A riveting new film rips open the sordid secret of school officials presenting young girls as bribes to government officials. Art and activism combust to provide a powder keg of explosive qualities in this riveting documentary. This is the story of Ye Haiyan, aka Hooligan Sparrow, a performance artist, determined to expose the flagrant sexual corruption taking place in the upper echelons of the Chinese government.
Director Nanfu Wang, an admirer of Hooligan Sparrow's human rights activism, thanks to her earlier work with the plight of sex workers in China, decided to contact Haiyan and document her latest cause. A group of activists including Hooligan Sparrow were protesting the alleged rape of six girls by a school headmaster and a government official. The girls were found unconscious in the hotel days after the incident, and the only evidence at the time was the surveillance video showing the girls walking into the hotel. The girls claimed they were sexually abused, but the government officials and the principal said they were not.
Wang explains: "The lawyers believed it was organised crime – that the school officials presented the young girls as bribes to the government officials. The parents took the girls to hospital for a check-up and the results showed they were sexually abused. There were suspicions that the young girls had been drugged. The media was also reporting that the girls received gifts – cell phones, clothes from the principal – which makes the case not rape but prostitution because in China the law says as long as you can prove that money has been exchange, it's prostitution."
What followed was a terrifying journey for both director and activists, as they receive death threats and tracked hundreds of miles across the country by gangs of secret police.
There are sounds and images in the film that are imprinted on the senses. The jagged breathing of director Nanfu Wang as she tries to get away from the secret police, who wrestle away her precious camera. Fear becomes an everyday occurrence. "When I was filming, I was scared every day because we were chased from place to place. We had to hide. Every day I was afraid that either we would be arrested or they [the police] would find out that I was filming and confiscate all the equipment," says Wang.
"There would be a lot of emotions going on. I was scared, I was angry, I felt hopeless sometimes because nobody was paying attention. I was worried that if I didn't document it, nobody would know what had happened. I felt strong because I had a camera and needed to film it. When my camera was broken, that's when I felt I didn't know what to do. I felt vulnerable without it."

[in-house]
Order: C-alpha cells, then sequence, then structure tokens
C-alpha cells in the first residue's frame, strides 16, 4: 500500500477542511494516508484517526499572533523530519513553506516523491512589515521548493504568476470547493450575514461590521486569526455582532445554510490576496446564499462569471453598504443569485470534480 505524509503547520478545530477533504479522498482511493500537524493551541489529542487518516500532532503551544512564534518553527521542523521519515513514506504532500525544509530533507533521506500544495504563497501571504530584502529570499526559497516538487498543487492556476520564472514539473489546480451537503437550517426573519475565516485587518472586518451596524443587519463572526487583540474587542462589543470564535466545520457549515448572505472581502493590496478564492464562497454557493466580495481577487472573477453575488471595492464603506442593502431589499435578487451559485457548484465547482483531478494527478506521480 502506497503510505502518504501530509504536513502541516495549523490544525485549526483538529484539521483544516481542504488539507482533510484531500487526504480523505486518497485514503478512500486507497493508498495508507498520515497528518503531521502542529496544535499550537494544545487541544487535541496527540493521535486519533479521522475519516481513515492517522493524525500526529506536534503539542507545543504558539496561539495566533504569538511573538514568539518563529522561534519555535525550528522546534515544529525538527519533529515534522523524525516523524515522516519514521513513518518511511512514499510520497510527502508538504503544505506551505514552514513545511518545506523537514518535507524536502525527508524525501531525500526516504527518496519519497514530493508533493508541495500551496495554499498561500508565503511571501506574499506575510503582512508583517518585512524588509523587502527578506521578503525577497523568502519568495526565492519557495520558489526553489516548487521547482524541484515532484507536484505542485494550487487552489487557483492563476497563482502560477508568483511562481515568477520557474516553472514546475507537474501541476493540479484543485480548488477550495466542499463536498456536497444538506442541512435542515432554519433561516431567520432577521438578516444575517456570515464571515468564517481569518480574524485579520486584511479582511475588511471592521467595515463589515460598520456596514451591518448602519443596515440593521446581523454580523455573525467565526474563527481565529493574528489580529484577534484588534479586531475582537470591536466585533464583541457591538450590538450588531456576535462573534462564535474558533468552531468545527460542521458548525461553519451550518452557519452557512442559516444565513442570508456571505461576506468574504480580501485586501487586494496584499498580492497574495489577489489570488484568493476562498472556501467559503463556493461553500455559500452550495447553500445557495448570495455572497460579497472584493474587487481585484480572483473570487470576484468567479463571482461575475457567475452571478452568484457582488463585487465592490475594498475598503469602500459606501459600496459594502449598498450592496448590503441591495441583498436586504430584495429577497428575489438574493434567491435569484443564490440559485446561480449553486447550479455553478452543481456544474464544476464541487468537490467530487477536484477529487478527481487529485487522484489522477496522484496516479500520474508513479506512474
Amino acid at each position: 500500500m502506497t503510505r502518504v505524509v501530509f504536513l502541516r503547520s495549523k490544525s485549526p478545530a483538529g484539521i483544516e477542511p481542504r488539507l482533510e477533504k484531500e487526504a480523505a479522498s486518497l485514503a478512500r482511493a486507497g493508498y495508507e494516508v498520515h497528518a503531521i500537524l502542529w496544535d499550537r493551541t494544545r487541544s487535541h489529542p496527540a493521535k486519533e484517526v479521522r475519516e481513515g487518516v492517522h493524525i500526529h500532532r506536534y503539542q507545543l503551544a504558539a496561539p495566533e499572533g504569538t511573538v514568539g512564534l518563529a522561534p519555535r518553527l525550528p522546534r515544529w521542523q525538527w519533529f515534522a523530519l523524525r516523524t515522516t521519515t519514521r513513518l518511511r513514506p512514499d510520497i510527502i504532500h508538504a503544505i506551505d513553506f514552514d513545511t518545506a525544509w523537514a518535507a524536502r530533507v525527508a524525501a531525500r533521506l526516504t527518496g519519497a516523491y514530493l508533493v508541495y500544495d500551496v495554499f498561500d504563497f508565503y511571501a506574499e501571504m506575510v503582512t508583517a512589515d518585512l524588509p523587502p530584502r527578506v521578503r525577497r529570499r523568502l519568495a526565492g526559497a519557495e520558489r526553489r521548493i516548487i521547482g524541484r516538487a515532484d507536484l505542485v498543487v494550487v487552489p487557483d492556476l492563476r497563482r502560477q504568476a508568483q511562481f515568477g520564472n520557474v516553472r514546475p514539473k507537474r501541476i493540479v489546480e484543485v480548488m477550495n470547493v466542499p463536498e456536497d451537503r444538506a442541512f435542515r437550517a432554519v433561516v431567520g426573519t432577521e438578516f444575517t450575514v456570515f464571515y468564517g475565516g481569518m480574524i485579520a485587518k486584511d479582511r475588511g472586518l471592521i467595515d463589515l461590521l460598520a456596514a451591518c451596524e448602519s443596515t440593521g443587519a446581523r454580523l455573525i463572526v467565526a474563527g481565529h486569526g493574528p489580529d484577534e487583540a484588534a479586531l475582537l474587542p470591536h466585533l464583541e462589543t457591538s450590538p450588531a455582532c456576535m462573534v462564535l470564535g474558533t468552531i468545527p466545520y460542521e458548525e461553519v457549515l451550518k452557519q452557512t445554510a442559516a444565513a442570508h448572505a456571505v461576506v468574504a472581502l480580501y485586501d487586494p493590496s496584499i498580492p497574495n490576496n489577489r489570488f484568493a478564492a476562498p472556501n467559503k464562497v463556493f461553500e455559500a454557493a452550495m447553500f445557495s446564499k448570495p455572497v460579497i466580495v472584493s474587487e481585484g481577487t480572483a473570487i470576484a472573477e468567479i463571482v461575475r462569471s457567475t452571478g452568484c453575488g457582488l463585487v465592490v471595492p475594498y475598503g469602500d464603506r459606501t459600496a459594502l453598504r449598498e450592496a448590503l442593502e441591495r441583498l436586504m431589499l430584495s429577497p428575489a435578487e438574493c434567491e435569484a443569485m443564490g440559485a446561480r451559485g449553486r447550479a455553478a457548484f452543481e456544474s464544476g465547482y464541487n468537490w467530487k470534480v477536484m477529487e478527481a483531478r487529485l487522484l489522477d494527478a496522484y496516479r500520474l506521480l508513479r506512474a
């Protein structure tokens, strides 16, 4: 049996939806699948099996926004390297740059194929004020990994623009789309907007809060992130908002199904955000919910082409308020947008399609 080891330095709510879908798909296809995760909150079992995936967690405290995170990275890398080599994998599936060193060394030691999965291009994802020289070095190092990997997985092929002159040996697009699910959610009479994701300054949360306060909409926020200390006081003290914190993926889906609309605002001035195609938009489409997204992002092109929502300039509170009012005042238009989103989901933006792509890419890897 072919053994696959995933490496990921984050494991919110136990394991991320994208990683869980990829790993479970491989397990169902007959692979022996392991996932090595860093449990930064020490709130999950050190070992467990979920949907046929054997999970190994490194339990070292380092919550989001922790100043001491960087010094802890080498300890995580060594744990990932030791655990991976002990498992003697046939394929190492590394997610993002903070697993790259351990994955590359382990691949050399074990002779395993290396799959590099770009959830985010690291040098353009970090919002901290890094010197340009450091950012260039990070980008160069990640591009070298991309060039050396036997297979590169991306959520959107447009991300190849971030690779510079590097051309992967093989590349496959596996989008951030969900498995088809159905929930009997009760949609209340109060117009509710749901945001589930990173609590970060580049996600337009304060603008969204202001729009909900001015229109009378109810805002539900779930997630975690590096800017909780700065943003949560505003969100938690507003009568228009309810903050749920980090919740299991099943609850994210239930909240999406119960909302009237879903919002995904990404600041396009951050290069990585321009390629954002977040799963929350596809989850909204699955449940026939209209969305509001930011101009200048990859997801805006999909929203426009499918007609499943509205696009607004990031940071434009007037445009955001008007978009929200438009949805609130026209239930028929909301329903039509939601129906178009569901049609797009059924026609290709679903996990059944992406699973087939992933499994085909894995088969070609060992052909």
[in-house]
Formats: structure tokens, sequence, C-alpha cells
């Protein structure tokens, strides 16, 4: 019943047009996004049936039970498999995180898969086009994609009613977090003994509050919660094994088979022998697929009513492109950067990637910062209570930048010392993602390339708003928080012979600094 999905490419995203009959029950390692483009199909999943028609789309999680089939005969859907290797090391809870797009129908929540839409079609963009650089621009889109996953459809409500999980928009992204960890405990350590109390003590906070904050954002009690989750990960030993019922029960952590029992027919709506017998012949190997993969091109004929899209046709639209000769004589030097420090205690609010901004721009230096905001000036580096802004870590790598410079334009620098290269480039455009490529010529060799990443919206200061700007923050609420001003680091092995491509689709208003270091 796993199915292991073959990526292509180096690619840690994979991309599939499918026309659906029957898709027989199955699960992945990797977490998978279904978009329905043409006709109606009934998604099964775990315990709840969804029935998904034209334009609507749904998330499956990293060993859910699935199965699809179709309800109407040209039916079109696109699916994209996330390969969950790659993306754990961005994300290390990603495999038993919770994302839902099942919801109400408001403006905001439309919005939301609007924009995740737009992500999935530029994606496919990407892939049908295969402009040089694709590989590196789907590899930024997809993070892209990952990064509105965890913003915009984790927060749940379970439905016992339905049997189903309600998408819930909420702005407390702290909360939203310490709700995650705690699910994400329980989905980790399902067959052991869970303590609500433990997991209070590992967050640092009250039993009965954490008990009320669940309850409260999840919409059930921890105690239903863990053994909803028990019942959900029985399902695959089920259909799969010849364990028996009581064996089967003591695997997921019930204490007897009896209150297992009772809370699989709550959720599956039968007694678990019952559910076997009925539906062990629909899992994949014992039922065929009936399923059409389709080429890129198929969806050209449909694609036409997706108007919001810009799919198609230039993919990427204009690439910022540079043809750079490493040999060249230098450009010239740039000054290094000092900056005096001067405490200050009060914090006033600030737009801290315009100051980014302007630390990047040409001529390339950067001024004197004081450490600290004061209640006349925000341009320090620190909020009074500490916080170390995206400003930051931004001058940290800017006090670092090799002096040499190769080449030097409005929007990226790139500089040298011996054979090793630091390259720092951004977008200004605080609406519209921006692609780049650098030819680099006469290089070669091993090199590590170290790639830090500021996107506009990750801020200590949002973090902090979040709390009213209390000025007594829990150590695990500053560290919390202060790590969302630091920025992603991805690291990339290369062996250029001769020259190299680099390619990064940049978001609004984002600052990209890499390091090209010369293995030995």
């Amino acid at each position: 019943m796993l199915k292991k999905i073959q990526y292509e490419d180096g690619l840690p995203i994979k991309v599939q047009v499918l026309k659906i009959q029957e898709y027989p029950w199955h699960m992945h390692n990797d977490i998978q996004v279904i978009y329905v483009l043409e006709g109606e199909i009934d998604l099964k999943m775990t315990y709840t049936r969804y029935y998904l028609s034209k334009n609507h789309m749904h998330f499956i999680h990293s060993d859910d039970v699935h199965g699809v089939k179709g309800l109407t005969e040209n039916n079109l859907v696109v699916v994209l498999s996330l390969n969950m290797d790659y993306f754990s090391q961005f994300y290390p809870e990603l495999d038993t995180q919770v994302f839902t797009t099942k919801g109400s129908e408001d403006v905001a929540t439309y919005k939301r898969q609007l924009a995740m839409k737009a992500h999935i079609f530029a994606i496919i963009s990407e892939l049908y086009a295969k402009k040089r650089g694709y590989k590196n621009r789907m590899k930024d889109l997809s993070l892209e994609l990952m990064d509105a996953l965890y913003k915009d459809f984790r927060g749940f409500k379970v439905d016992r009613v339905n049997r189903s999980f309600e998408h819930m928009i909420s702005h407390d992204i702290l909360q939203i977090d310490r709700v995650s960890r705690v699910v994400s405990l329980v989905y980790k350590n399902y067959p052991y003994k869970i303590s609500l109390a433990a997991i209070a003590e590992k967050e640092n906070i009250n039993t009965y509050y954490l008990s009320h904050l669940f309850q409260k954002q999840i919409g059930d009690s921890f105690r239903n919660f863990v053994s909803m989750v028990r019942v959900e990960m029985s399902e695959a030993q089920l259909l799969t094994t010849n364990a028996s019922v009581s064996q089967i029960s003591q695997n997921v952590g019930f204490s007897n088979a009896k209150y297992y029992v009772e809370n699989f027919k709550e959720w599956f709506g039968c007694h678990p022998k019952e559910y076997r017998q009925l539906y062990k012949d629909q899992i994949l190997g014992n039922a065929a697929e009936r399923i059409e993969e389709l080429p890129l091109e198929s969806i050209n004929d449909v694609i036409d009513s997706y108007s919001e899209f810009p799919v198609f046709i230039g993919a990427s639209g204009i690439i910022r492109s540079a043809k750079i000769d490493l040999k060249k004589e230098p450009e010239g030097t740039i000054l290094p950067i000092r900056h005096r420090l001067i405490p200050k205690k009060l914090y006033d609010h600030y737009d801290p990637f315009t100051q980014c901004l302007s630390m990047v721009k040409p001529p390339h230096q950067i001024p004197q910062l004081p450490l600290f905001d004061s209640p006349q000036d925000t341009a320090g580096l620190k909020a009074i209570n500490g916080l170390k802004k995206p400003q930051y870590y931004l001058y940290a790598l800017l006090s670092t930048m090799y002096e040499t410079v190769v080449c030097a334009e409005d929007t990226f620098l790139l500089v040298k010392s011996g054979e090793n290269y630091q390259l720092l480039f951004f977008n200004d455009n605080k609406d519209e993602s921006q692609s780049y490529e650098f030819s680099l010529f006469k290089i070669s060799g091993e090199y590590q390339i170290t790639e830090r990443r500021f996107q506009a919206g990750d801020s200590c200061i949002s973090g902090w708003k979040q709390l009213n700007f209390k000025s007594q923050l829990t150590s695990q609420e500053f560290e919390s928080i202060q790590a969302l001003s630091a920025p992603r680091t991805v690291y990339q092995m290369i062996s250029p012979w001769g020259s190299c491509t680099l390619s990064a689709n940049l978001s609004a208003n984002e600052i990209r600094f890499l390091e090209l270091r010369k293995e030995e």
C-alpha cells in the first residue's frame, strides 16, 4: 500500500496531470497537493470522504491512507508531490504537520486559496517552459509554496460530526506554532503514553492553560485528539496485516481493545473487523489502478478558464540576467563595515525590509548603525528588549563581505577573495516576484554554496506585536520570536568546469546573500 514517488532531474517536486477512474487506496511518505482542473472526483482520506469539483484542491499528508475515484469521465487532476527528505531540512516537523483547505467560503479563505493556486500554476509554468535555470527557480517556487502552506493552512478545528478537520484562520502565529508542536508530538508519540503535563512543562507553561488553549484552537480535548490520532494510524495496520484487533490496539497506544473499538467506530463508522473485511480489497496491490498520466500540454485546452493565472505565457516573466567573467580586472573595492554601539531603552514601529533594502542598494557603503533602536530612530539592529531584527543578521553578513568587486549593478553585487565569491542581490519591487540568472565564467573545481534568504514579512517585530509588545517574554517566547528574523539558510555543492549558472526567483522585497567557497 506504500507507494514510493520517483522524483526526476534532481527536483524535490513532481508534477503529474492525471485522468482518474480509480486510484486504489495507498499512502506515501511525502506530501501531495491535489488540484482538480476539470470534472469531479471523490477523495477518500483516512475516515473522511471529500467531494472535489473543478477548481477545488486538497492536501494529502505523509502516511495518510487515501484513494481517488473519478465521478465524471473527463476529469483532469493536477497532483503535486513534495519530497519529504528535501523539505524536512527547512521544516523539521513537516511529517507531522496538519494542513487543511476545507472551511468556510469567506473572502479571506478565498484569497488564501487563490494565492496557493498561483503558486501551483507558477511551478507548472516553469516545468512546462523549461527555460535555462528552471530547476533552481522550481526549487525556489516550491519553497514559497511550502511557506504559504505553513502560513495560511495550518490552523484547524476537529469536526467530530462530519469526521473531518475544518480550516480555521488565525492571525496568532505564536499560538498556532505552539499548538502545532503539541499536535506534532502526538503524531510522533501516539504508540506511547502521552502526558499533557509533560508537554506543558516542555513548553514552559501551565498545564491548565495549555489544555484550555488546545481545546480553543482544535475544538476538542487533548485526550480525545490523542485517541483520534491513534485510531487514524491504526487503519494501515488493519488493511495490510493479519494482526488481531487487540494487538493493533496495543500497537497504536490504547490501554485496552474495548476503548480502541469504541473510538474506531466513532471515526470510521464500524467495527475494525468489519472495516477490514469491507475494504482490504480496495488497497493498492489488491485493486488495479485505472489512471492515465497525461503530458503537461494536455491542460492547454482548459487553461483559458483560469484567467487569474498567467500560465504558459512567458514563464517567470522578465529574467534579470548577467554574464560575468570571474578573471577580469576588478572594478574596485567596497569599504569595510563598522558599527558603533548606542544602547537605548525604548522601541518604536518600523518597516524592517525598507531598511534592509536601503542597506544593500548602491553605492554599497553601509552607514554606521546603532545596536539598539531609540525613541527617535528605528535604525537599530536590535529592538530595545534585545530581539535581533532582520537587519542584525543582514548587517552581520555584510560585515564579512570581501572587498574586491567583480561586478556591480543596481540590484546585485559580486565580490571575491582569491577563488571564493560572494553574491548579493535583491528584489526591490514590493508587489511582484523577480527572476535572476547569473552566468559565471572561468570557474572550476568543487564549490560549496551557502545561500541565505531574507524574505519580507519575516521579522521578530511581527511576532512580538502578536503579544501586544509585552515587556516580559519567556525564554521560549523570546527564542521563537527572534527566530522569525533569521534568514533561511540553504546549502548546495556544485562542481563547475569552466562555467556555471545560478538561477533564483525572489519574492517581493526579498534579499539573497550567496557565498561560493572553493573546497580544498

The bravery and determinism of Hooligan Sparrow and her sister activists is without doubt. They are prepared to die for their cause. At first, there is much laughter and teasing between the women but it becomes deadly serious when each of them talks directly to camera and calmly states that if anything suspicious happens to them, they did not commit suicide.
If Hooligan Sparrow has a vulnerability, it is worry over her daughter. However, the daughter is wise beyond her years and treats everything with a teenager's sensibility. When told by Wang that there are secret police downstairs, the 13-year-old says laconically: "Eek. We're doomed!"
There is hope for the future with news that while Wang was editing the film, the laws on child prostitution were repealed. It's been a long time coming as activists had been campaigning for over 10 years for this to happen.
But the story's far from over yet. One of the main characters in the film, Wang Yu, one of only two female human rights lawyers in China was formally arrested on 9 July 2015 and accused of "subverting the government," which carries a possible life sentence. She is still being detained without trial.
The High Commissioner for the UN Human Rights Council issued the following statement on 10 March. "We express profound concern at the relentless crackdown on civil society taking place in China, and the brazenness with which this suppression of dissenting voices has now expanded to include human rights defenders, outspoken booksellers and lawyers, increasingly with extraterritorial reach.
"As we mark the two-year anniversary of the death in custody of activist Cao Shunli, the time has come for collective action to send a clear message that trampling dissent cannot be perpetrated with impunity."
Sophie Richardson, China director at Human Rights Watch, welcomed the statement: "Today, more than a dozen governments at the UN Human Rights Council took an unprecedented and courageous stand... The statement shows that while President Xi Jinping may think he can eradicate dissent at home, the world stands with embattled human rights defenders across China."